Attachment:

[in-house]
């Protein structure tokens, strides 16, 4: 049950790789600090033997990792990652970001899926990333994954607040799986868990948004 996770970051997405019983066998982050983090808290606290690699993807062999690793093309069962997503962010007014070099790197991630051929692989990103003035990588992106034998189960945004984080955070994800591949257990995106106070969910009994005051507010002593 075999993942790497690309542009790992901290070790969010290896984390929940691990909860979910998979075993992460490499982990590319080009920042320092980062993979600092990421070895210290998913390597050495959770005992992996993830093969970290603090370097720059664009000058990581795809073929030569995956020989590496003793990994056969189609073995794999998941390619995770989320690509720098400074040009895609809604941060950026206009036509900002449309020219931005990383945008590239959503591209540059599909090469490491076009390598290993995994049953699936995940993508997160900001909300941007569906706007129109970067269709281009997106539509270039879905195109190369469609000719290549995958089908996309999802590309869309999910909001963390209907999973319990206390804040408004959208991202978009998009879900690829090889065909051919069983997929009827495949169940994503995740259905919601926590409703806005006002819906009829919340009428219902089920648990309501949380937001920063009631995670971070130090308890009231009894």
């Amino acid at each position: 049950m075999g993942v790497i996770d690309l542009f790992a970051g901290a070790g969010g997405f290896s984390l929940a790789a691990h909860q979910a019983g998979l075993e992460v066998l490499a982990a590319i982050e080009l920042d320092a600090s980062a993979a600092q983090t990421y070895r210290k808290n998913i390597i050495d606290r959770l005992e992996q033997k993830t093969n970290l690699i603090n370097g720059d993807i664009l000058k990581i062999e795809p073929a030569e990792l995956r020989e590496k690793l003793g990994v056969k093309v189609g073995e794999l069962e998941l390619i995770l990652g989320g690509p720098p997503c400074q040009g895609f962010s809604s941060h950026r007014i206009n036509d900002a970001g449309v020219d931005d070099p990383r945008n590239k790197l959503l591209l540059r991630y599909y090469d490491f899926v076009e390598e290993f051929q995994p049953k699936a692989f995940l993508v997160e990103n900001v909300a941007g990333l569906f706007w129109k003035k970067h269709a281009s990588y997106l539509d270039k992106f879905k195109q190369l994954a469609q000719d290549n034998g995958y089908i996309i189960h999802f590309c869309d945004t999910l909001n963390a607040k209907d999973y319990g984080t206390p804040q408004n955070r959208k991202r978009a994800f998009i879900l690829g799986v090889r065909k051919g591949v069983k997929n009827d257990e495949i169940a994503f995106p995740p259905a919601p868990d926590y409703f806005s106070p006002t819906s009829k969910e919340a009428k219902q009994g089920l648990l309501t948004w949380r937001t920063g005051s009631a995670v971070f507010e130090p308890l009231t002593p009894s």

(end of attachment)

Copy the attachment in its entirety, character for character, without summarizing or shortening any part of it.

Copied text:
[in-house]
């Protein structure tokens, strides 16, 4: 049950790789600090033997990792990652970001899926990333994954607040799986868990948004 996770970051997405019983066998982050983090808290606290690699993807062999690793093309069962997503962010007014070099790197991630051929692989990103003035990588992106034998189960945004984080955070994800591949257990995106106070969910009994005051507010002593 075999993942790497690309542009790992901290070790969010290896984390929940691990909860979910998979075993992460490499982990590319080009920042320092980062993979600092990421070895210290998913390597050495959770005992992996993830093969970290603090370097720059664009000058990581795809073929030569995956020989590496003793990994056969189609073995794999998941390619995770989320690509720098400074040009895609809604941060950026206009036509900002449309020219931005990383945008590239959503591209540059599909090469490491076009390598290993995994049953699936995940993508997160900001909300941007569906706007129109970067269709281009997106539509270039879905195109190369469609000719290549995958089908996309999802590309869309999910909001963390209907999973319990206390804040408004959208991202978009998009879900690829090889065909051919069983997929009827495949169940994503995740259905919601926590409703806005006002819906009829919340009428219902089920648990309501949380937001920063009631995670971070130090308890009231009894």
């Amino acid at each position: 049950m075999g993942v790497i996770d690309l542009f790992a970051g901290a070790g969010g997405f290896s984390l929940a790789a691990h909860q979910a019983g998979l075993e992460v066998l490499a982990a590319i982050e080009l920042d320092a600090s980062a993979a600092q983090t990421y070895r210290k808290n998913i390597i050495d606290r959770l005992e992996q033997k993830t093969n970290l690699i603090n370097g720059d993807i664009l000058k990581i062999e795809p073929a030569e990792l995956r020989e590496k690793l003793g990994v056969k093309v189609g073995e794999l069962e998941l390619i995770l990652g989320g690509p720098p997503c400074q040009g895609f962010s809604s941060h950026r007014i206009n036509d900002a970001g449309v020219d931005d070099p990383r945008n590239k790197l959503l591209l540059r991630y599909y090469d490491f899926v076009e390598e290993f051929q995994p049953k699936a692989f995940l993508v997160e990103n900001v909300a941007g990333l569906f706007w129109k003035k970067h269709a281009s990588y997106l539509d270039k992106f879905k195109q190369l994954a469609q000719d290549n034998g995958y089908i996309i189960h999802f590309c869309d945004t999910l909001n963390a607040k209907d999973y319990g984080t206390p804040q408004n955070r959208k991202r978009a994800f998009i879900l690829g799986v090889r065909k051919g591949v069983k997929n009827d257990e495949i169940a994503f995106p995740p259905a919601p868990d926590y409703f806005s106070p006002t819906s009829k969910e919340a009428k219902q009994g089920l648990l309501t948004w949380r937001t920063g005051s009631a995670v971070f507010e130090p308890l009231t002593p009894s």